Center for Citizenship and Immigrant Communities
In recent years, more than 24,000 people from over 100 nations have been granted asylum in the United States. Asylees have often suffered from persecution in their country of origin, forced migration, detention in the United States, and the uncertainty of the asylum adjudication process. Most confront systemic and bureaucratic barriers to resettlement and integration, and need well-coordinated and prompt social services to ease their transition.
This one-day, hands-on training gives immigrant advocates, community-based organizers and legal service providers the knowledge of planning and implementing a large "mega" group application workshop serving 250 or more people for naturalization, Deferred Action for Childhood Arrivals (DACA) and future comprehensive immigration reform.
Many tasks in an immigration legal services program can be completed by volunteers. Using volunteers when possible frees up staff time that can be devoted to offering more services to clients. This toolkit contains helpful information on how best to use volunteers in your program, how to recruit and retain volunteers, and how to incorporate them into your program’s plan for the passage of Comprehensive Immigration Reform. Sample forms are included as well as sample volunteer job descriptions.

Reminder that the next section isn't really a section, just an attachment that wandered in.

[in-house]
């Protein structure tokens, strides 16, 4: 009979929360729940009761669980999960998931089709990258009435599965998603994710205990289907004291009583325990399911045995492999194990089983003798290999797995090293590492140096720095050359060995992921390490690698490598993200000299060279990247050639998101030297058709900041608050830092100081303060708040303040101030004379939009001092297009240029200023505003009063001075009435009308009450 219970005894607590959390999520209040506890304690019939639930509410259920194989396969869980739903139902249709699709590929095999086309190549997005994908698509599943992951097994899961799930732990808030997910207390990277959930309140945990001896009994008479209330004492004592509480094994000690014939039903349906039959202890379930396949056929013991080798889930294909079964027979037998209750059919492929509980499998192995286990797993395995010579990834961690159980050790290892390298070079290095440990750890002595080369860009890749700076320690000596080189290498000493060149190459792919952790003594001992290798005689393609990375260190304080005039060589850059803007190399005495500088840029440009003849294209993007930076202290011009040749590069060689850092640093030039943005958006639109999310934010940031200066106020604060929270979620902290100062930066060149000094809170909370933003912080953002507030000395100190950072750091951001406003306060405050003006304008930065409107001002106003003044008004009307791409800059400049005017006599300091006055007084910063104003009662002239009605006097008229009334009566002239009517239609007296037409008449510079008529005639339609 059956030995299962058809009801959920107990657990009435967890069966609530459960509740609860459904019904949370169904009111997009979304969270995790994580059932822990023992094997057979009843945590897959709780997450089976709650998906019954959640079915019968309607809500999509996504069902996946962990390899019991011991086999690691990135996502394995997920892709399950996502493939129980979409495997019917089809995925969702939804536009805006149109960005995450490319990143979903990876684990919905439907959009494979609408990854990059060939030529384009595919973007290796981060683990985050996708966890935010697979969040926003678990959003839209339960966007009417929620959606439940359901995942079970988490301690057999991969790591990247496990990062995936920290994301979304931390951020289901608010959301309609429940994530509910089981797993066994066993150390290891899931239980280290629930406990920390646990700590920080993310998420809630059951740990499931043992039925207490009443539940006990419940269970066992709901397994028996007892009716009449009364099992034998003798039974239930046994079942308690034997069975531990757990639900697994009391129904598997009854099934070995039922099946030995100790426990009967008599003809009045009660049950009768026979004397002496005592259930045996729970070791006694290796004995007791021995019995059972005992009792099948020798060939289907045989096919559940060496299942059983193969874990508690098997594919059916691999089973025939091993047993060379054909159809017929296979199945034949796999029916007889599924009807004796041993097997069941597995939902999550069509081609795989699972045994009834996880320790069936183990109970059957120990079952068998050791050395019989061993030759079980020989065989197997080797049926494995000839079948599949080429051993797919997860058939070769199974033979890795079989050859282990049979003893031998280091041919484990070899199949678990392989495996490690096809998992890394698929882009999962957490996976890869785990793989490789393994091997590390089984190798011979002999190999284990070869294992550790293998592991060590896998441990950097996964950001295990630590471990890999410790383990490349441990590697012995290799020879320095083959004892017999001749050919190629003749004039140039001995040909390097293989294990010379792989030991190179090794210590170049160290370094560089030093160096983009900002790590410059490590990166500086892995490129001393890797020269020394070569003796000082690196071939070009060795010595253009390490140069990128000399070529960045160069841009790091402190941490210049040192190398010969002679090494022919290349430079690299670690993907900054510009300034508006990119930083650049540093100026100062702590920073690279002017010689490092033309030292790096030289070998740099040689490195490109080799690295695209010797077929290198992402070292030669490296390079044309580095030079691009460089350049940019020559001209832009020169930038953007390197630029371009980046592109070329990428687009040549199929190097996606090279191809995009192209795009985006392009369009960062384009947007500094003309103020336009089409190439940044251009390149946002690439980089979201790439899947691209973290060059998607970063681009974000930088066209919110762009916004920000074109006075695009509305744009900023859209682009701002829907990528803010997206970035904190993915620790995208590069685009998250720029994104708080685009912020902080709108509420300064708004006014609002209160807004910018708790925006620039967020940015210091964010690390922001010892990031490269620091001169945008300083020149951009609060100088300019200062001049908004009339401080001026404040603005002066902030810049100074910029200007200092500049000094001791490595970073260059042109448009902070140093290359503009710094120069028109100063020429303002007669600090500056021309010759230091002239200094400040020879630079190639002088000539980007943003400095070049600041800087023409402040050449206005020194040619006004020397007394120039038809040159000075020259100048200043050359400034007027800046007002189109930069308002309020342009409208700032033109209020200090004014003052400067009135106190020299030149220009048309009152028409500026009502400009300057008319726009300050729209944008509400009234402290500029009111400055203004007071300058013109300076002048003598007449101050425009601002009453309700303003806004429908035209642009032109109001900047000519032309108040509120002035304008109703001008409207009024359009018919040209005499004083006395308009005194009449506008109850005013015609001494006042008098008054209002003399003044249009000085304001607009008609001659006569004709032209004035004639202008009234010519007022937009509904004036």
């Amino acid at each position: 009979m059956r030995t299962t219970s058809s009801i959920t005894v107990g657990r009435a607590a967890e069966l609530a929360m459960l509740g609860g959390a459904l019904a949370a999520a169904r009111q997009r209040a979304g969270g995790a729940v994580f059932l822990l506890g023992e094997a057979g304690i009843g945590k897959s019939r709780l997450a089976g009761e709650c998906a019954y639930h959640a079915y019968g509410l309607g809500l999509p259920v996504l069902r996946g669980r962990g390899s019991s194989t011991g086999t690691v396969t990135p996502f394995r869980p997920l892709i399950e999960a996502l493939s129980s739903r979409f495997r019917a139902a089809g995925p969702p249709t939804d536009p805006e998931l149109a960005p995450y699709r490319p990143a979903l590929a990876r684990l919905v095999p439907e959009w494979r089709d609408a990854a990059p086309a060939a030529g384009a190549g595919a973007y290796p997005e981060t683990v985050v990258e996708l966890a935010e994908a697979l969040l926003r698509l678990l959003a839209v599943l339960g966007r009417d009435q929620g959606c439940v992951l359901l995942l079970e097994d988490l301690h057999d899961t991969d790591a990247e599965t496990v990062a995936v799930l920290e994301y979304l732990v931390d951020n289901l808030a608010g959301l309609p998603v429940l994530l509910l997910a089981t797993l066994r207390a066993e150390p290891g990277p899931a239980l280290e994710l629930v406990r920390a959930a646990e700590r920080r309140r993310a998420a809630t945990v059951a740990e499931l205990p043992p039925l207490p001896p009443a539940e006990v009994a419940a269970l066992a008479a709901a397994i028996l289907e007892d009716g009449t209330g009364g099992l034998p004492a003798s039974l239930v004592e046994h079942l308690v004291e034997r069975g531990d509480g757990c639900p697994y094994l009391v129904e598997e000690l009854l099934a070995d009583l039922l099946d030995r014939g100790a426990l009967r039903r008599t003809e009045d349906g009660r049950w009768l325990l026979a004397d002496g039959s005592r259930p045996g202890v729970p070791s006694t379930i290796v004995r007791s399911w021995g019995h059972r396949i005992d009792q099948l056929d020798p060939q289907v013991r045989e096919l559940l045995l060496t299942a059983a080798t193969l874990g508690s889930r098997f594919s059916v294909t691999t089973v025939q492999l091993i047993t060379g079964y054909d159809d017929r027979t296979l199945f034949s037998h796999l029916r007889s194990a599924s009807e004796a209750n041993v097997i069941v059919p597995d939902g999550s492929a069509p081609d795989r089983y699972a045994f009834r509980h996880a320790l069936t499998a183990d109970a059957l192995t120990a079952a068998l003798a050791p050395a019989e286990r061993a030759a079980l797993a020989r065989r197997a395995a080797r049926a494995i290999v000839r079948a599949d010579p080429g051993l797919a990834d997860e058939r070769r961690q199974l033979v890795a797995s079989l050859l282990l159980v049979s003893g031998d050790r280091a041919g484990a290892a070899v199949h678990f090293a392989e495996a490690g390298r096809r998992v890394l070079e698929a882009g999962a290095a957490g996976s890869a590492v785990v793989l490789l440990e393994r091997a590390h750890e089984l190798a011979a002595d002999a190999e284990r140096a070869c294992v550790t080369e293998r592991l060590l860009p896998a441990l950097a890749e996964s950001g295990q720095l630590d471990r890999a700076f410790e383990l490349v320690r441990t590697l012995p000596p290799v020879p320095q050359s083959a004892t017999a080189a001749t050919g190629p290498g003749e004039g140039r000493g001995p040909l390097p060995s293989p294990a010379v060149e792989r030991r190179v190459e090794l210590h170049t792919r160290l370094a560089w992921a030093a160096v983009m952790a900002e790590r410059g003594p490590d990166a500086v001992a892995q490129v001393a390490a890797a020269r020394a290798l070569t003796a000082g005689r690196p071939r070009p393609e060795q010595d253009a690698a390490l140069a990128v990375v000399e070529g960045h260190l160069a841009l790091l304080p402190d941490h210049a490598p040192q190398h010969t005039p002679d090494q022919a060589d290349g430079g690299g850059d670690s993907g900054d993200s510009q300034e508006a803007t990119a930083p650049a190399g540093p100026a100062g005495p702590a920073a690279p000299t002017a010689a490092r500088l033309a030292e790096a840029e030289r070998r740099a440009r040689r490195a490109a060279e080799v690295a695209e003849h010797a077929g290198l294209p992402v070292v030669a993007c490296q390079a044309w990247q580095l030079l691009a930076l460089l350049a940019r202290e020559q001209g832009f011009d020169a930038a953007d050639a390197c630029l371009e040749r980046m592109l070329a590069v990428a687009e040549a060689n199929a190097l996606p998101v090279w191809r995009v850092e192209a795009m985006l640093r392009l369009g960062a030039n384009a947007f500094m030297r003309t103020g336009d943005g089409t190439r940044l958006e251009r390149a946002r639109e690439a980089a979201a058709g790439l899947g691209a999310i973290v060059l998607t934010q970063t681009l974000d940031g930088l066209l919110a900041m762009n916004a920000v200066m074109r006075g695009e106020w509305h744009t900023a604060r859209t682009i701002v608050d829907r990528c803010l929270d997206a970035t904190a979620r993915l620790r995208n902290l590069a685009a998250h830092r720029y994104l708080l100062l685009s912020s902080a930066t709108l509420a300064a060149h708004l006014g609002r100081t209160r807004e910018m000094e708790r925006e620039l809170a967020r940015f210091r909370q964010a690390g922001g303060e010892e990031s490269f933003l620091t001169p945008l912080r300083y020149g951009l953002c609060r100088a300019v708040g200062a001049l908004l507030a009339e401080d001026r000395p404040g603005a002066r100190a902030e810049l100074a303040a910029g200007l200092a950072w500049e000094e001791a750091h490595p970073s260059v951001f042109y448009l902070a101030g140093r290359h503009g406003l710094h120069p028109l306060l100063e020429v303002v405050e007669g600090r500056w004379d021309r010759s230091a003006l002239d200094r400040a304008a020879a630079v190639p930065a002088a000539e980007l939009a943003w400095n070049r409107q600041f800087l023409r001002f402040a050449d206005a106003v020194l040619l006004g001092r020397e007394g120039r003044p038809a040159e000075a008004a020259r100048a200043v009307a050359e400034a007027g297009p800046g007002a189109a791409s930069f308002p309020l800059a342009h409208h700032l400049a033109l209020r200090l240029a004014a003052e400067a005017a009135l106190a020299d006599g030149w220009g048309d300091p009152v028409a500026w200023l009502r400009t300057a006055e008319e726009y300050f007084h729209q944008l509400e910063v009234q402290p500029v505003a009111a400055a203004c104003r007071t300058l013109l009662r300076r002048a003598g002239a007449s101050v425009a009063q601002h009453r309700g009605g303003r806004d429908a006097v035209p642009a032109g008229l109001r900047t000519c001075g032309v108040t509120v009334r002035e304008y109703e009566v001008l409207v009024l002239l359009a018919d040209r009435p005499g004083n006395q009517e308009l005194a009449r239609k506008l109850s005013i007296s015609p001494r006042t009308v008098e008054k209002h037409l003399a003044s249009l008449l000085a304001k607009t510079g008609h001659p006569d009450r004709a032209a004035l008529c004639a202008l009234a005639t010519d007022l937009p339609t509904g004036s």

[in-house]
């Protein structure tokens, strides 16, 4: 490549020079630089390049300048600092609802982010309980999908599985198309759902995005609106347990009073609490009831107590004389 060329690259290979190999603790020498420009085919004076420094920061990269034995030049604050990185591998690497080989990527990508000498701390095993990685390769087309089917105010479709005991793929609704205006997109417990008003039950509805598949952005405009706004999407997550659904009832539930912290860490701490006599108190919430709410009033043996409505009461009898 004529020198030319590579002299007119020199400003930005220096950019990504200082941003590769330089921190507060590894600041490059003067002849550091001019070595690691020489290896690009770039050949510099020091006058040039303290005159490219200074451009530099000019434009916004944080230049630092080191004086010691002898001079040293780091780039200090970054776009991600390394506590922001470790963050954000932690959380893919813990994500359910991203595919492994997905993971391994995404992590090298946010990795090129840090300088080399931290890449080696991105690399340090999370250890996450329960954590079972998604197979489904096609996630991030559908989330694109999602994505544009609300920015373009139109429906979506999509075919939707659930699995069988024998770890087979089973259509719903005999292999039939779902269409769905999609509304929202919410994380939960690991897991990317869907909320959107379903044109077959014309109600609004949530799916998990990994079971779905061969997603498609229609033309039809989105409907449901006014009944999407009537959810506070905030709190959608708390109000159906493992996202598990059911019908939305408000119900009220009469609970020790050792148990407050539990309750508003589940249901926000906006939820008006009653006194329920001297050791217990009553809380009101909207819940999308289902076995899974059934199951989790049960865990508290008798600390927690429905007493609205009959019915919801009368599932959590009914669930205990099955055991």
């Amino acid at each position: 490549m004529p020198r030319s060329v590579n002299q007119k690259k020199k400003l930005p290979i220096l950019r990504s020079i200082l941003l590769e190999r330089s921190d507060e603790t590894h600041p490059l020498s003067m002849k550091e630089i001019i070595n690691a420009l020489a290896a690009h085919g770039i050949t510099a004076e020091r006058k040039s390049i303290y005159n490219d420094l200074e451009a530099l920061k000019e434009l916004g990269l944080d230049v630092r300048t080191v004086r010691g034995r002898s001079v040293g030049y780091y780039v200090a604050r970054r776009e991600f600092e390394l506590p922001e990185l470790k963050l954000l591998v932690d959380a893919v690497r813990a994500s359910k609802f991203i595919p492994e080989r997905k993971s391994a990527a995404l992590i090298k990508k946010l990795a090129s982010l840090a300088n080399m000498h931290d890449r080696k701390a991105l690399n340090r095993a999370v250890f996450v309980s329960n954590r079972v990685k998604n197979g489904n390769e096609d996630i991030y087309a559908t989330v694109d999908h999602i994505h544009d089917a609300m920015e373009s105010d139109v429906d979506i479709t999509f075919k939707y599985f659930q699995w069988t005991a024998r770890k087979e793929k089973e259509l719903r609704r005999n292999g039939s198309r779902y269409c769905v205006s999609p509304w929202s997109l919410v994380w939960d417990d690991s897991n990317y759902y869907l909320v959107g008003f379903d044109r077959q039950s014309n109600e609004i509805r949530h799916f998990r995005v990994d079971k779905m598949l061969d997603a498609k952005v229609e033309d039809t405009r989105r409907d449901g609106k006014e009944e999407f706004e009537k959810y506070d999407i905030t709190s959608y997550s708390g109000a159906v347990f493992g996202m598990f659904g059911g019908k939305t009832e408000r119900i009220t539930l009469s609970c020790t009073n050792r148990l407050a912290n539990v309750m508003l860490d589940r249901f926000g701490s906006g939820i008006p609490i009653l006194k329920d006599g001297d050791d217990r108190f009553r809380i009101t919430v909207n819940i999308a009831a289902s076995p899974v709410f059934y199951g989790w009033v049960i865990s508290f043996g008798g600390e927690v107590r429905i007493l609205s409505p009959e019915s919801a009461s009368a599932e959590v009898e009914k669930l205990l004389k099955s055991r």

Held on May 6, 2013.
This webinar training focuses on how to obtain a fee waiver for a naturalization applicant who is unable to pay the USCIS application fee. We discuss the fee waiver eligibility criteria, the application process with the Form I-912, and the documentation requirements. We also discuss problems or pitfalls that may arise and how to avoid these, as well as special considerations for completing fee waiver applications at naturalization group processing workshops.